Since 1970, the Clean Air Act has saved hundreds of thousands of lives and decreased air pollution by some 60 percent, at the same time having grown our economy by some 200 percent. So it is very important to note that there has been a high order of progress associated with the Clean Air Act , which came, by the way, through bipartisan vision that thought we could improve our situation here in America, and those visionaries were absolutely correct.

We now are at risk of endangering our children's health simply by attacking the health standards that the Clean Air Act promotes. We're also at risk of promoting ideas that will denounce innovation--innovation that has moved forward in breaking our gluttonous dependency on oil, oftentimes imported from unfriendly nations to the United States, and where also we will roll back the progress that has come with creating our own sense of innovation as we have responded to these cleanup measures here in the States. This is an important juncture. After a 40-year record, 40 years of success, we're now faced with the forces of big polluters hooking up with our colleagues in the majority in this House looking to roll back progress and denounce policies that have impacted us favorably.

We're joined this evening by a number of colleagues. We're joined by Representative Quigley from the Fifth District of Illinois, who has thoughts that he wants to share with us. We'll be hearing from a number of colleagues from Virginia and Washington State as the hour continues to roll.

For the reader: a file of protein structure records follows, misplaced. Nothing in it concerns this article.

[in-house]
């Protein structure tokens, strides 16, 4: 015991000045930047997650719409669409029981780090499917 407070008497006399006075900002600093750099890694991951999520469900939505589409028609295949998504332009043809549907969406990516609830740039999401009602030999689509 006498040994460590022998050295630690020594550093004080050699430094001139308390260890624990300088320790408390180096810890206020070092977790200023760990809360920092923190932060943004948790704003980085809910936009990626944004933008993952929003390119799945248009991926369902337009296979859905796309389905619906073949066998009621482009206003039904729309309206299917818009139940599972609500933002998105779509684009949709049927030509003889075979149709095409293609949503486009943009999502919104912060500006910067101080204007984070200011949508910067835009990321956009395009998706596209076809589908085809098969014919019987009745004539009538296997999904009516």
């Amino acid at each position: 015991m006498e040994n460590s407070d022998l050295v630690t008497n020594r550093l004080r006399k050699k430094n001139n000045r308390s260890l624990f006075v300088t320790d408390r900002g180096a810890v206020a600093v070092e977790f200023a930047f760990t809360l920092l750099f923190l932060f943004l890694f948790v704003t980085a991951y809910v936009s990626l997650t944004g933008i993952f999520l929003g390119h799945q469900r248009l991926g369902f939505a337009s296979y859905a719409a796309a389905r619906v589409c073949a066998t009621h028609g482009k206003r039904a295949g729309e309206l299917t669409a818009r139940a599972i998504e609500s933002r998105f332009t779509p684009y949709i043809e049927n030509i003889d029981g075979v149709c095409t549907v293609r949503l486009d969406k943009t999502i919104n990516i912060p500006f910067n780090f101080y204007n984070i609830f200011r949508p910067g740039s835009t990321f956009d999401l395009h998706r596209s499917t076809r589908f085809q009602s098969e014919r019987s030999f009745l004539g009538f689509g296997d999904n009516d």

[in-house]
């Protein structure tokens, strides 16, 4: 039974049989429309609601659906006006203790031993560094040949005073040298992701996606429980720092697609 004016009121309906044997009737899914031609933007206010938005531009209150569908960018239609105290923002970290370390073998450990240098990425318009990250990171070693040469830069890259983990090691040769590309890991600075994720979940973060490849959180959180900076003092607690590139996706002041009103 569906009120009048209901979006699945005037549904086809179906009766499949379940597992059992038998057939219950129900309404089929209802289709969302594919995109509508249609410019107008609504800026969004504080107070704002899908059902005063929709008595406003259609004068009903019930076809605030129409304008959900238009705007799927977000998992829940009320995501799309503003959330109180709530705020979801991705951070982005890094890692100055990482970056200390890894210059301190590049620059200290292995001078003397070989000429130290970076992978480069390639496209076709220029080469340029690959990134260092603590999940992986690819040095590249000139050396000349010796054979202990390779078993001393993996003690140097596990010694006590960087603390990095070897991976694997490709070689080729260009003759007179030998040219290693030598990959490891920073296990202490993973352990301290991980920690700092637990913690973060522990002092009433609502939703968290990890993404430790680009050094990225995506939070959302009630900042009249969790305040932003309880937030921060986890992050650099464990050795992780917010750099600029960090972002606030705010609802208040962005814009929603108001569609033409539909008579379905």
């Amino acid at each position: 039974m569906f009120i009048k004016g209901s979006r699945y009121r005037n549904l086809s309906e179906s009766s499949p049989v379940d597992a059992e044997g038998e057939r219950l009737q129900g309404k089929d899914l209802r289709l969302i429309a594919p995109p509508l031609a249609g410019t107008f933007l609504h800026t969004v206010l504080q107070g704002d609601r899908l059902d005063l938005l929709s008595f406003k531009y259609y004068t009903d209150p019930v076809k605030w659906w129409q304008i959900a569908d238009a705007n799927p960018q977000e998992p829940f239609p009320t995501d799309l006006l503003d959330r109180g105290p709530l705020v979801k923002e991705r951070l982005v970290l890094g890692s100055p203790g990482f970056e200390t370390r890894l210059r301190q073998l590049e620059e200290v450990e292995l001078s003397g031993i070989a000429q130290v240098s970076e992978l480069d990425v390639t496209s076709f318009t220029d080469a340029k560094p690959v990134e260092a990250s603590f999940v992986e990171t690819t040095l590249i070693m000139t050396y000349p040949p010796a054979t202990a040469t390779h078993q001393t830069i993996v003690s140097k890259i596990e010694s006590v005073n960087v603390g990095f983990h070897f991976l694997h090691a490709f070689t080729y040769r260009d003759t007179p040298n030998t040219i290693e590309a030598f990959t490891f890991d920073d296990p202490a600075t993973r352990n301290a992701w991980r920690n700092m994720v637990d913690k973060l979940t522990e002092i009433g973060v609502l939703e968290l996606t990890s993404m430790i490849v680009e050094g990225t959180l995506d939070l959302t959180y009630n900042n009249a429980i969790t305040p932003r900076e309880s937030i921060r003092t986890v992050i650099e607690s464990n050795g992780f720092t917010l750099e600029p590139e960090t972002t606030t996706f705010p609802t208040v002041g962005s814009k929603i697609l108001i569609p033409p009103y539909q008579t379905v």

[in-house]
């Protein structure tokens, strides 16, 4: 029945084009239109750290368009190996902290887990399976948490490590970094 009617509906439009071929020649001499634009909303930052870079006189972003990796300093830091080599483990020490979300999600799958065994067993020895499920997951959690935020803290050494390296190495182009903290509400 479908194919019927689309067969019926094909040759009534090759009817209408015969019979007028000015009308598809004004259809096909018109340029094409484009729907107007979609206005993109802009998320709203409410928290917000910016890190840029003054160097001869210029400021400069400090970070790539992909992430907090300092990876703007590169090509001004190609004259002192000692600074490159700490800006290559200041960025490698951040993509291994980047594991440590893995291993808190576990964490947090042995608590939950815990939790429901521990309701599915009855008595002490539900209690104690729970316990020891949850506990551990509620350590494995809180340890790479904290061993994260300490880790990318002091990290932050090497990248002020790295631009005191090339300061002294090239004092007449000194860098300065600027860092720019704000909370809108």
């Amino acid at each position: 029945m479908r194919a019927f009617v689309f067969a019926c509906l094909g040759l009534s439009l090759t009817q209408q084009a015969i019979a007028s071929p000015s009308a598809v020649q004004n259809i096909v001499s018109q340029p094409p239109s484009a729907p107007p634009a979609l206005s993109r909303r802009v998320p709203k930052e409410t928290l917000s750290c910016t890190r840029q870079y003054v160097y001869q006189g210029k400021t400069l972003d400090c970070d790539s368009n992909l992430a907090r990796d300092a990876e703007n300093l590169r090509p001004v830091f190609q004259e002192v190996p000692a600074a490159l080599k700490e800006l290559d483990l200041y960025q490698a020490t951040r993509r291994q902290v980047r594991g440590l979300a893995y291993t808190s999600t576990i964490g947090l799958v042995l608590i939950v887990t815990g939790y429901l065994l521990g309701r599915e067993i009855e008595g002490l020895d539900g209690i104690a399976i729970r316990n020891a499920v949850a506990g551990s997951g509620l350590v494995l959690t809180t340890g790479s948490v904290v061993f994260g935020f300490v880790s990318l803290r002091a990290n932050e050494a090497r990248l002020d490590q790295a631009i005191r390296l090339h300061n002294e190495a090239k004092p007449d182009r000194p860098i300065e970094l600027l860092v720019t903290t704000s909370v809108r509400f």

Representative Quigley, thank you for joining us this evening on this very important topic and on this very important effort to hold back any efforts made to undo the law and weaken it and put our health standards at risk.

Mr. QUIGLEY. Well, I want to thank you so much for having me. I want to thank my colleague from New York for his efforts and everyone who's here tonight toward this end. This issue is critical not just to our health, our Nation's health, but also to our country's national security and our economy. Because I rise today to protect the integrity of all things of science because it is science that these facts and figures that have led hundreds of scientists to confirm that global warming is real. It is this science that led the Supreme Court through jurisprudence to rule that the EPA does in fact have the authority to regulate greenhouse gases. And it is this science that led the Congress to pass the Clean Air Act , the act which designated the EPA as the body charged with overseeing, adapting, and implementing these regulations.